Pipelines represent ways of processing data. There are several alternatives to the ones here, one good example being Lazy.jl. j4pr pipelines, namely the PipeCell type, can only be created from other Cell-like objects, meaning DataCell, FunctionCell or PipeCell itself. Three types of pipelines can be created: serial pipelines - data is passed from one pipe element to another in a sequential manner, stacked pipes - the same data is passed to all (or some) of the elements of the pipe and parallel pipelines - some elements of the input data are passed to some elements of the pipe (obviously, such assumption must hold in practice in order to be applicable). Although more complicated examples can be contrived, let us look at some simple ones:

    julia> wa=FunctionCell(x->x*"A"); wb = FunctionCell(x->x*"B");
    
    julia> se = wa+wb;    # serial pipe
           st = [wa;wb];  # stacked pipe
       pp = [wa wb];  # parallel pipe
    
    julia> se
    # Serial Pipe, 2 element(s), 1 layer(s), fixed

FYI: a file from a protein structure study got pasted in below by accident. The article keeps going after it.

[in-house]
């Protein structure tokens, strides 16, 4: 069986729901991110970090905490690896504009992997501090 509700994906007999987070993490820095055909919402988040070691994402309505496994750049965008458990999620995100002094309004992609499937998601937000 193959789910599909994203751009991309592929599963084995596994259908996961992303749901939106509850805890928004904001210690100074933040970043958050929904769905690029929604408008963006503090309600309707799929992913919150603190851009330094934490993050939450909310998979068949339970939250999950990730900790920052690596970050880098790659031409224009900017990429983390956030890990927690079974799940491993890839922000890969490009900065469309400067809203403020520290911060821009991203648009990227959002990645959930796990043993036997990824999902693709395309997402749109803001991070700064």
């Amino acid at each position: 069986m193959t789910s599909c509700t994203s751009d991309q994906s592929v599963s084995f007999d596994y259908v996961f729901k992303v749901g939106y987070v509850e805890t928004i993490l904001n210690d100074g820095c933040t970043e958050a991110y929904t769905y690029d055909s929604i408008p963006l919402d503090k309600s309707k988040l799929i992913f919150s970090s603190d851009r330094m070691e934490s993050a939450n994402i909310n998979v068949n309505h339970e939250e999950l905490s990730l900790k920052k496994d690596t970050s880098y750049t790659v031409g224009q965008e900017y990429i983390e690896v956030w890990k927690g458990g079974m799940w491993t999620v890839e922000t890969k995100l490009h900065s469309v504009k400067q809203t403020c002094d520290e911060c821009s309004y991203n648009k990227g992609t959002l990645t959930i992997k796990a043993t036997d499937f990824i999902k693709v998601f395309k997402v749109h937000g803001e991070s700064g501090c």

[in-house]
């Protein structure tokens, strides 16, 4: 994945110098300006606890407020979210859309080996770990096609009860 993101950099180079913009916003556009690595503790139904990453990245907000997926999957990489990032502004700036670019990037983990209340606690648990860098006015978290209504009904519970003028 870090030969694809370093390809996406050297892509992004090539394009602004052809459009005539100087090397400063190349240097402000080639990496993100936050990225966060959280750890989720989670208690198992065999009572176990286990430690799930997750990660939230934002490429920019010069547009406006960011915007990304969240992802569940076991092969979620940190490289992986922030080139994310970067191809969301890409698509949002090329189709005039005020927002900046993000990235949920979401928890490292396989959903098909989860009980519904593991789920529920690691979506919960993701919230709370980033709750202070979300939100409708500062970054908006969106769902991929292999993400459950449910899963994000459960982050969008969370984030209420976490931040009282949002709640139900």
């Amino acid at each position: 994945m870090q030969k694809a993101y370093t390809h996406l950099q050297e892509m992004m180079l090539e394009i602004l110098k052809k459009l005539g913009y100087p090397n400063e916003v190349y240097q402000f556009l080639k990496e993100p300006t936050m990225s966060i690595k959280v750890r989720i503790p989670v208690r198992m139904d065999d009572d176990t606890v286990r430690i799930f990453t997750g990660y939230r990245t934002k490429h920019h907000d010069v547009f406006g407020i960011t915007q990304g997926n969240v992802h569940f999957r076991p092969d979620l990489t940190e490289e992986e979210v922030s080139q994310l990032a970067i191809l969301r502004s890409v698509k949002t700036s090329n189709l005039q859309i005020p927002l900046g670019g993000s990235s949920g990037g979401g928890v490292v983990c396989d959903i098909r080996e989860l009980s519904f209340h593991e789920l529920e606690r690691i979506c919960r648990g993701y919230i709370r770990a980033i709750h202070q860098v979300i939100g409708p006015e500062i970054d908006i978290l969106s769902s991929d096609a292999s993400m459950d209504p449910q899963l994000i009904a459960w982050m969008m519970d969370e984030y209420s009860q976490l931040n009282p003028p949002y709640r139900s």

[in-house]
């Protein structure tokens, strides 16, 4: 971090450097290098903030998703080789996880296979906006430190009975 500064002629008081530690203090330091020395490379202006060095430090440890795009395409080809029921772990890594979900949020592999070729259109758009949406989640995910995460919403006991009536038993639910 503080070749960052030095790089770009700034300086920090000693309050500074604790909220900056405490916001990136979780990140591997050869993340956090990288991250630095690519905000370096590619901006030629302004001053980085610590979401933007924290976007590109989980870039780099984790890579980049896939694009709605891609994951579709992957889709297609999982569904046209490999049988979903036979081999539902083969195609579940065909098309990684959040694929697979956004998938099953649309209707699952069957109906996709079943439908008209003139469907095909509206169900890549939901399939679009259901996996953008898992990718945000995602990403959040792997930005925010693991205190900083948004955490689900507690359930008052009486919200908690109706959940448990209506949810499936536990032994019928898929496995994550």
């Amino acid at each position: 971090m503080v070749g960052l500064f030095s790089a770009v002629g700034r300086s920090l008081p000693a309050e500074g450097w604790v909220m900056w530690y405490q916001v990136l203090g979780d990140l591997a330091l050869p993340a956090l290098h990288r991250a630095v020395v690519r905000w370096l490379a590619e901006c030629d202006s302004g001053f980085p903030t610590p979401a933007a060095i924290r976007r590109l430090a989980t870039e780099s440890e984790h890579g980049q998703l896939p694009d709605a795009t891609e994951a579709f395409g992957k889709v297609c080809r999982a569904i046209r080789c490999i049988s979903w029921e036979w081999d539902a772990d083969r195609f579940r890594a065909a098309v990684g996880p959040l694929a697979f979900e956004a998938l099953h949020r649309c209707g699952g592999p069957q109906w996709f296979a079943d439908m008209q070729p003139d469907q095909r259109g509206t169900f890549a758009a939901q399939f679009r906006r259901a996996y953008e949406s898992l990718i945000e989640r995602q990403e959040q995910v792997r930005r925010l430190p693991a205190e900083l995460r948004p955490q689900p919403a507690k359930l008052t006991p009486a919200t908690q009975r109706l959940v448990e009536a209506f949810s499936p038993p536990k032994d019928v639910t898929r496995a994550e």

julia> st
    # Stacked Pipe, 2 element(s), 1 layer(s), fixed
    
    julia> pp
    # Parallel Pipe, 2 element(s), 1 layer(s), fixed
    
    julia> +se
    # 2-element PTuple{j4pr.FunctionCell{Void,Void,U,Tuple{},Tuple{}} where U}:
    # `- #35, no I/O size information, fixed
    # `- #37, no I/O size information, fixed
    
    julia> "" |> se
    # "AB"
    
    julia> "" |> st
    # 2×1 Array{String,2}:
    #  "A"
    #  "B"
    
    julia> ["1","2"] |> pp
    # 2×1 Array{String,2}:
    #  "1A"
    #  "2B"
    
    julia> pg = se + st
    # Serial Pipe, 2 element(s), 2 layer(s), generic
    
    julia> "" |> pg
    # 2×1 Array{String,2}:
    #  "ABA"
    #  "ABB"
    
    julia> ["","."] |> [pg pg]